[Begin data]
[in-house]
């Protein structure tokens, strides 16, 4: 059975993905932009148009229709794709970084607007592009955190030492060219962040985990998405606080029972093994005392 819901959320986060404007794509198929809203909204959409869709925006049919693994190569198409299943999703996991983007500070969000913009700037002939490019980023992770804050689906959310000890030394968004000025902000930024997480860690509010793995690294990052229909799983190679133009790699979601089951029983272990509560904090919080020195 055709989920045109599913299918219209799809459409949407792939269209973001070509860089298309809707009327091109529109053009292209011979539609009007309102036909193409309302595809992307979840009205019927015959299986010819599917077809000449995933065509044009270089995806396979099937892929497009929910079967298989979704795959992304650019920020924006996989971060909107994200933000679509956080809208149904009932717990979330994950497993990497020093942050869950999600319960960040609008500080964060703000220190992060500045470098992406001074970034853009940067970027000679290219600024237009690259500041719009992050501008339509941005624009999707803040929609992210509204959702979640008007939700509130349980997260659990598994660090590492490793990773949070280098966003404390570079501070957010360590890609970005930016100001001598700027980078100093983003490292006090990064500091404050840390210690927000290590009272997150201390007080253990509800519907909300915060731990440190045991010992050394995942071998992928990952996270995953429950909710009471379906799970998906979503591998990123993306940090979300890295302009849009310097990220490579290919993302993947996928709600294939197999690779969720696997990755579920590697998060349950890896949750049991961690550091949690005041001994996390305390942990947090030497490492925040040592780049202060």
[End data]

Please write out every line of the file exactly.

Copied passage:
[in-house]
């Protein structure tokens, strides 16, 4: 059975993905932009148009229709794709970084607007592009955190030492060219962040985990998405606080029972093994005392 819901959320986060404007794509198929809203909204959409869709925006049919693994190569198409299943999703996991983007500070969000913009700037002939490019980023992770804050689906959310000890030394968004000025902000930024997480860690509010793995690294990052229909799983190679133009790699979601089951029983272990509560904090919080020195 055709989920045109599913299918219209799809459409949407792939269209973001070509860089298309809707009327091109529109053009292209011979539609009007309102036909193409309302595809992307979840009205019927015959299986010819599917077809000449995933065509044009270089995806396979099937892929497009929910079967298989979704795959992304650019920020924006996989971060909107994200933000679509956080809208149904009932717990979330994950497993990497020093942050869950999600319960960040609008500080964060703000220190992060500045470098992406001074970034853009940067970027000679290219600024237009690259500041719009992050501008339509941005624009999707803040929609992210509204959702979640008007939700509130349980997260659990598994660090590492490793990773949070280098966003404390570079501070957010360590890609970005930016100001001598700027980078100093983003490292006090990064500091404050840390210690927000290590009272997150201390007080253990509800519907909300915060731990440190045991010992050394995942071998992928990952996270995953429950909710009471379906799970998906979503591998990123993306940090979300890295302009849009310097990220490579290919993302993947996928709600294939197999690779969720696997990755579920590697998060349950890896949750049991961690550091949690005041001994996390305390942990947090030497490492925040040592780049202060």